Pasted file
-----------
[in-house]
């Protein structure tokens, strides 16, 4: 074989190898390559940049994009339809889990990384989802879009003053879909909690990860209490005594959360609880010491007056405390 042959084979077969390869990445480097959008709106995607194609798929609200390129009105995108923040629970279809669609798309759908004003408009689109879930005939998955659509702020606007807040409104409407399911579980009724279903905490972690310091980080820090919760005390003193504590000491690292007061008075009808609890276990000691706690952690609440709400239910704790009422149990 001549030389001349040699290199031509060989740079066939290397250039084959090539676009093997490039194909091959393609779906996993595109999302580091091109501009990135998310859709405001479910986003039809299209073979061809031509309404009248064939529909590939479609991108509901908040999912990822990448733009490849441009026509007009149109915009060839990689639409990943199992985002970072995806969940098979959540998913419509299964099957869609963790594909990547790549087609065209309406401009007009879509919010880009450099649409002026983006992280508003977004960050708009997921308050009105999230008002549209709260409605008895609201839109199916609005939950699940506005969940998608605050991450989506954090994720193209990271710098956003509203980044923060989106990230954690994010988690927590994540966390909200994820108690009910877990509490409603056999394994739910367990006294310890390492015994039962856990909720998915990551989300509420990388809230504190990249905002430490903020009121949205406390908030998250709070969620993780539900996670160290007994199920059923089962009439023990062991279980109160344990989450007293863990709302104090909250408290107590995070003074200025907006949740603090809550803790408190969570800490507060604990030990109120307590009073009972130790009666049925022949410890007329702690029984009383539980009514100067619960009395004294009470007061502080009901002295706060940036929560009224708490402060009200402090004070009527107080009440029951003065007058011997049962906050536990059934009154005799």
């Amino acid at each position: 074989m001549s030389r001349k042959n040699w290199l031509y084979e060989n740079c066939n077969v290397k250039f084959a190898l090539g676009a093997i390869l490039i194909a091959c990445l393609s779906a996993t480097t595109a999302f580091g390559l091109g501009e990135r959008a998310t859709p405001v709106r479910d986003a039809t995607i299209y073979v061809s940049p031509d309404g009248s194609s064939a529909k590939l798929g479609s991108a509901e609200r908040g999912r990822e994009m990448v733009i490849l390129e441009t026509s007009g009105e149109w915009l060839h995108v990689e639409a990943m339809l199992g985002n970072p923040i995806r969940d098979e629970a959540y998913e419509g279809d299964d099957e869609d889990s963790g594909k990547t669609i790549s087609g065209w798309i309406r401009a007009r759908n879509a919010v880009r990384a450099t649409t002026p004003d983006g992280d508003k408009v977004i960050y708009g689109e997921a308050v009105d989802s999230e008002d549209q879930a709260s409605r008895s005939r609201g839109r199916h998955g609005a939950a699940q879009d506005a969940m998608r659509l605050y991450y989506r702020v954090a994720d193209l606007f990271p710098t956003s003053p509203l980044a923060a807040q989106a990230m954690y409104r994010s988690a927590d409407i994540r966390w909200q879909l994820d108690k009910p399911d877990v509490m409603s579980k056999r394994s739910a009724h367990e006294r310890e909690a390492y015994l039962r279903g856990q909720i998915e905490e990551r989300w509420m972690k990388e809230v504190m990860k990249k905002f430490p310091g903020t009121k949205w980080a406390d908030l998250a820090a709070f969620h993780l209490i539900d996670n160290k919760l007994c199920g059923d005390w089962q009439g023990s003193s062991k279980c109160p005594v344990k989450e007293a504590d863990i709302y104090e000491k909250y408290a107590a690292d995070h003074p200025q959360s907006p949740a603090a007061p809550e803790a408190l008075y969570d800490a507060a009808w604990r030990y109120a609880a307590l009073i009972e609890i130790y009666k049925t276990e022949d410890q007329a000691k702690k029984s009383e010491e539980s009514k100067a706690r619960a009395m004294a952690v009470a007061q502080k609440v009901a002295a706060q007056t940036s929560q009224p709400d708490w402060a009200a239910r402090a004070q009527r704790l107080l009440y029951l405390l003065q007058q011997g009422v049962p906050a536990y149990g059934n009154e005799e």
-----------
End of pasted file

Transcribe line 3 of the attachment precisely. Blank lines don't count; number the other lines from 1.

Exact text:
């Amino acid at each position: 074989m001549s030389r001349k042959n040699w290199l031509y084979e060989n740079c066939n077969v290397k250039f084959a190898l090539g676009a093997i390869l490039i194909a091959c990445l393609s779906a996993t480097t595109a999302f580091g390559l091109g501009e990135r959008a998310t859709p405001v709106r479910d986003a039809t995607i299209y073979v061809s940049p031509d309404g009248s194609s064939a529909k590939l798929g479609s991108a509901e609200r908040g999912r990822e994009m990448v733009i490849l390129e441009t026509s007009g009105e149109w915009l060839h995108v990689e639409a990943m339809l199992g985002n970072p923040i995806r969940d098979e629970a959540y998913e419509g279809d299964d099957e869609d889990s963790g594909k990547t669609i790549s087609g065209w798309i309406r401009a007009r759908n879509a919010v880009r990384a450099t649409t002026p004003d983006g992280d508003k408009v977004i960050y708009g689109e997921a308050v009105d989802s999230e008002d549209q879930a709260s409605r008895s005939r609201g839109r199916h998955g609005a939950a699940q879009d506005a969940m998608r659509l605050y991450y989506r702020v954090a994720d193209l606007f990271p710098t956003s003053p509203l980044a923060a807040q989106a990230m954690y409104r994010s988690a927590d409407i994540r966390w909200q879909l994820d108690k009910p399911d877990v509490m409603s579980k056999r394994s739910a009724h367990e006294r310890e909690a390492y015994l039962r279903g856990q909720i998915e905490e990551r989300w509420m972690k990388e809230v504190m990860k990249k905002f430490p310091g903020t009121k949205w980080a406390d908030l998250a820090a709070f969620h993780l209490i539900d996670n160290k919760l007994c199920g059923d005390w089962q009439g023990s003193s062991k279980c109160p005594v344990k989450e007293a504590d863990i709302y104090e000491k909250y408290a107590a690292d995070h003074p200025q959360s907006p949740a603090a007061p809550e803790a408190l008075y969570d800490a507060a009808w604990r030990y109120a609880a307590l009073i009972e609890i130790y009666k049925t276990e022949d410890q007329a000691k702690k029984s009383e010491e539980s009514k100067a706690r619960a009395m004294a952690v009470a007061q502080k609440v009901a002295a706060q007056t940036s929560q009224p709400d708490w402060a009200a239910r402090a004070q009527r704790l107080l009440y029951l405390l003065q007058q011997g009422v049962p906050a536990y149990g059934n009154e005799e």